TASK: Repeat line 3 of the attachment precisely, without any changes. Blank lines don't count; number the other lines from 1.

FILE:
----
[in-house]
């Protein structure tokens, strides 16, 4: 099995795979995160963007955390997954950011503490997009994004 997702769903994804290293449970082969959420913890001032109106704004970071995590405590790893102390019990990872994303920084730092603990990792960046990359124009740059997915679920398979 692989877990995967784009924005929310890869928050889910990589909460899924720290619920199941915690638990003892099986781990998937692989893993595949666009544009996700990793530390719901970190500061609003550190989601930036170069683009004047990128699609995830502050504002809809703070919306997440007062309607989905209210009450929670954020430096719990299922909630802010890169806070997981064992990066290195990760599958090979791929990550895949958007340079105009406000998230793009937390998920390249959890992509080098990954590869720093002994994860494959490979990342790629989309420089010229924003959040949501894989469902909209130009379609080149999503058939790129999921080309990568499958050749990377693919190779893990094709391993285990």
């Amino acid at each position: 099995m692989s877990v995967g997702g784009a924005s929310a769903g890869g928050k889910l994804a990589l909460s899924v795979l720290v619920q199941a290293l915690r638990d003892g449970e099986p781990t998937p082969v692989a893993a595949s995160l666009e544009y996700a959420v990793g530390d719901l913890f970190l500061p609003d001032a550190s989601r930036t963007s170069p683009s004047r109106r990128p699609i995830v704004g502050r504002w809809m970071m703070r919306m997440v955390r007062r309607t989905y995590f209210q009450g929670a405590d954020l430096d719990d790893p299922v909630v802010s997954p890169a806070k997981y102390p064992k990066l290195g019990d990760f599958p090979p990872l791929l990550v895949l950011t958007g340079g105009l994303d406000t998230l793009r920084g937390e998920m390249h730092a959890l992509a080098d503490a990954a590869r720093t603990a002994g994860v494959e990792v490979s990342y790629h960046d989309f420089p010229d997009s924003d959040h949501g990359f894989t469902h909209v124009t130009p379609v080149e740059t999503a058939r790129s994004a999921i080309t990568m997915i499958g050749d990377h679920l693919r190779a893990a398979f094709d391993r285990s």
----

């Amino acid at each position: 099995m692989s877990v995967g997702g784009a924005s929310a769903g890869g928050k889910l994804a990589l909460s899924v795979l720290v619920q199941a290293l915690r638990d003892g449970e099986p781990t998937p082969v692989a893993a595949s995160l666009e544009y996700a959420v990793g530390d719901l913890f970190l500061p609003d001032a550190s989601r930036t963007s170069p683009s004047r109106r990128p699609i995830v704004g502050r504002w809809m970071m703070r919306m997440v955390r007062r309607t989905y995590f209210q009450g929670a405590d954020l430096d719990d790893p299922v909630v802010s997954p890169a806070k997981y102390p064992k990066l290195g019990d990760f599958p090979p990872l791929l990550v895949l950011t958007g340079g105009l994303d406000t998230l793009r920084g937390e998920m390249h730092a959890l992509a080098d503490a990954a590869r720093t603990a002994g994860v494959e990792v490979s990342y790629h960046d989309f420089p010229d997009s924003d959040h949501g990359f894989t469902h909209v124009t130009p379609v080149e740059t999503a058939r790129s994004a999921i080309t990568m997915i499958g050749d990377h679920l693919r190779a893990a398979f094709d391993r285990s």